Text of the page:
Making sure the good cheer doesn't turn sour

Feature

Making sure the good cheer doesn't turn sour

Tis the season to be jolly'. That's how many of us feel about December, what with Christmas and the New Year to look forward to, writes Roisin Woolnough

But, 'being jolly' often means attending a stream of pre-Christmas festivities. It can turn into a month of parties - corporate parties, the office party, friend's parties, neighbour's parties - that never seem to stop.

Christmas jollities are great for boosting office morale, getting to know colleagues better, or even just having a good time at the company's expense. According to a recent survey of 200 professionals carried out by Scoot, the consumer transaction service, 80% of those polled think Christmas parties are good for office morale.

However, all this partying means that December can also turn into the month of hangovers. It becomes very easy to slip into a cycle of drinking, being hungover and then drinking some more the following evening. After all, you want to join in the party mood and everyone else will probably be in a similar state the next morning, so why not you too?

Problems arise when hangovers start affecting your performance at work. A lot of bosses will tolerate employees being a bit ropey on the odd occasion, particularly the day after an office do. But if you regularly turn up throughout December nursing a storming hangover, it can look like you don't take your job seriously.

Diane Sanclair, employee relations adviser at the Institute of Personnel and Development, warns employees should be careful not to overstep the mark. "You must remember your employer won't turn into Santa Claus even though it's Christmas time," she says. "Some employers are happy to turn a blind eye to some relaxing of your work environment, but you have to be sensible. You have got to be shrewd about what will cause disruption to the business. Nothing should change in your behaviour or performance."

Being sensible means making sure you are in a fit state to do a good day's work. This is particularly the case for anyone who is in a position of responsibility or has dealings with other people.

Say you work in support or have several important meetings to attend. It's not going to reflect well on you if you turn up looking dog-eared, reeking of booze and clutching a packet of hangover remedies.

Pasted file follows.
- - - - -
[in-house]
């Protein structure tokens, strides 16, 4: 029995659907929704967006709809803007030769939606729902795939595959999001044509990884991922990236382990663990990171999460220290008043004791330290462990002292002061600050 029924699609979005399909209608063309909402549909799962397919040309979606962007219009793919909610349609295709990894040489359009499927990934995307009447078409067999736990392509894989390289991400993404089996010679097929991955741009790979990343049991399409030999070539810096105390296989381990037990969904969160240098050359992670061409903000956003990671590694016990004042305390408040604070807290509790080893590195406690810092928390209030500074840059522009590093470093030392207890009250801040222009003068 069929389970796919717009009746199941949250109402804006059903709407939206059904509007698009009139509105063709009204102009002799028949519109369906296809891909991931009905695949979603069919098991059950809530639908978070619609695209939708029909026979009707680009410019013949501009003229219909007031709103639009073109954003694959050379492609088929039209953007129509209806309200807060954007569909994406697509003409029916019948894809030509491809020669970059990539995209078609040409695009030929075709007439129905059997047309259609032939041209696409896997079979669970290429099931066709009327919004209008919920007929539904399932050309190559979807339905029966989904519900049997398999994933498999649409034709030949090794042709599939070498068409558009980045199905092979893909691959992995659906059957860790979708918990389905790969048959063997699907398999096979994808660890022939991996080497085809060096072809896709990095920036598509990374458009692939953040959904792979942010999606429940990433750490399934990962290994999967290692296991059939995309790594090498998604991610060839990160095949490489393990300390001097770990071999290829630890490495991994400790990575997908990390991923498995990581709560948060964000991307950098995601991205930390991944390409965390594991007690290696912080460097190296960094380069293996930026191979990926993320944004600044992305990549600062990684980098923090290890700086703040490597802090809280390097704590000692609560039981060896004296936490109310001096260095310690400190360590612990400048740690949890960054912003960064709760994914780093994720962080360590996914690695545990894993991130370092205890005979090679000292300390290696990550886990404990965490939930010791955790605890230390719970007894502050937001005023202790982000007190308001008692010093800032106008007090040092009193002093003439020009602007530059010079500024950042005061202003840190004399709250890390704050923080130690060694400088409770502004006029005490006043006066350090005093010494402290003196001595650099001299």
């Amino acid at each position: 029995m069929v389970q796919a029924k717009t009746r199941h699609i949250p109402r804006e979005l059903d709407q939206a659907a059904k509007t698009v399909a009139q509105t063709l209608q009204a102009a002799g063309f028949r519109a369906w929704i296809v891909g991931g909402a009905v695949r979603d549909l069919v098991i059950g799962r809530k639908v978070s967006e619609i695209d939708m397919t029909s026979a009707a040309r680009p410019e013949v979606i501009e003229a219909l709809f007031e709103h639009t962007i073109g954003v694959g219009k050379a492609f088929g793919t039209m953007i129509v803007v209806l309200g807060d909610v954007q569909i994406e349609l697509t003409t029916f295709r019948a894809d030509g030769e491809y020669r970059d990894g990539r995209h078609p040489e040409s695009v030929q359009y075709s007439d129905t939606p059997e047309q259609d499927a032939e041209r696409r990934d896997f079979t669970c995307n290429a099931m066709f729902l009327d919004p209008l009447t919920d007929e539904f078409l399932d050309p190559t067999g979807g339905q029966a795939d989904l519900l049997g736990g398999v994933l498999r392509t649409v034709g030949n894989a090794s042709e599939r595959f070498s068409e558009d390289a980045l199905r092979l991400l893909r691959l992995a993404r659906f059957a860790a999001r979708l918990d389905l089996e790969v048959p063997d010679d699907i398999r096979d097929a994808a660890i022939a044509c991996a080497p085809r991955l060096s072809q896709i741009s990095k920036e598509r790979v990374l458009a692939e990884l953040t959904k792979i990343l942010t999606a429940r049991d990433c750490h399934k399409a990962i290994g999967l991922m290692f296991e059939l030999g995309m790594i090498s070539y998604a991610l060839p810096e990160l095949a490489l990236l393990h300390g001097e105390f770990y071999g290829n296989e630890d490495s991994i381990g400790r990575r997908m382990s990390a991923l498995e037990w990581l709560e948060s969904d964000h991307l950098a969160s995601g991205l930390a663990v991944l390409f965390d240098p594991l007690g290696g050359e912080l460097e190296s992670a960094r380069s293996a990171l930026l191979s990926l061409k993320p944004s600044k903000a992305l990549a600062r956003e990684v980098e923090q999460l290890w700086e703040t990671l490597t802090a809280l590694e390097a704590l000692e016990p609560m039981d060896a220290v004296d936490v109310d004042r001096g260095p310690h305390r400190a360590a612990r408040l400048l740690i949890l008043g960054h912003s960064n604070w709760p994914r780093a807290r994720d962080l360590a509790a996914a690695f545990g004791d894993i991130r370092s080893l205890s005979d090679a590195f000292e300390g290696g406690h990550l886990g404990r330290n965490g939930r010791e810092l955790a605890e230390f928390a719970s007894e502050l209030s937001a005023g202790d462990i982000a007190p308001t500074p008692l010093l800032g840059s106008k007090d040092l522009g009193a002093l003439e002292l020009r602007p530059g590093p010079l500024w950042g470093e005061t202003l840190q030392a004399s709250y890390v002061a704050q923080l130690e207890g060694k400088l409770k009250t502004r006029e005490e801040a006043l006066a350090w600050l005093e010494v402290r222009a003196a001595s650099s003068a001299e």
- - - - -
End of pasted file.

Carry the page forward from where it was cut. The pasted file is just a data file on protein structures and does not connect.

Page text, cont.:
You also have to remember that you are not just representing yourself - employers will be concerned that your behaviour will reflect badly on the department or company.

If you know you are going to have a heavy session on a particular evening, it's advisable to make sure there aren't any business-critical decisions to make the following morning.

Be wise about what you will be able to achieve and make plans. A real luxury is to take the following morning off, or even the whole day. It is certainly better than calling in sick and leaving people in the lurch.

Anyone who has any doubts about the importance of maintaining a professional attitude during this month should remember what Sanclair has to say: "A fair dismissal can still take place on Christmas Eve."

Festive findings

  • 80% of people think Christmas parties are good for office morale

  • 55% think bosses do not put a sufficient amount of effort into planning office Christmas festivities

  • 60% have had sex with a colleague at their work Christmas party

  • 70% have drunk too much and snogged someone at the party, then regretted their behaviour the following morning. These are the findings of Scoot's survey.

    Hangover help

    Nutritionist Natalie Savona has given her five top tips to beat a debilitating hangover:

  • If you're going out and know you're going to be drinking a lot, make sure you eat before or during the evening

  • Take vitamins - B complex vitamins and vitamin C, particularly the morning after a heavy drinking session. The detoxifying herb milk thistle is also good and can be found at health stores

  • Water, water and more water. Before you go to bed, during the night and first thing in the morning

  • Have a smoothie for breakfast. If that's too much to manage, eat a piece of fruit or a fruit salad

  • Don't be tempted by a big fry up. A good alternative is scrambled eggs on toast, with grilled tomatoes.


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    This was first published in January 2001

     

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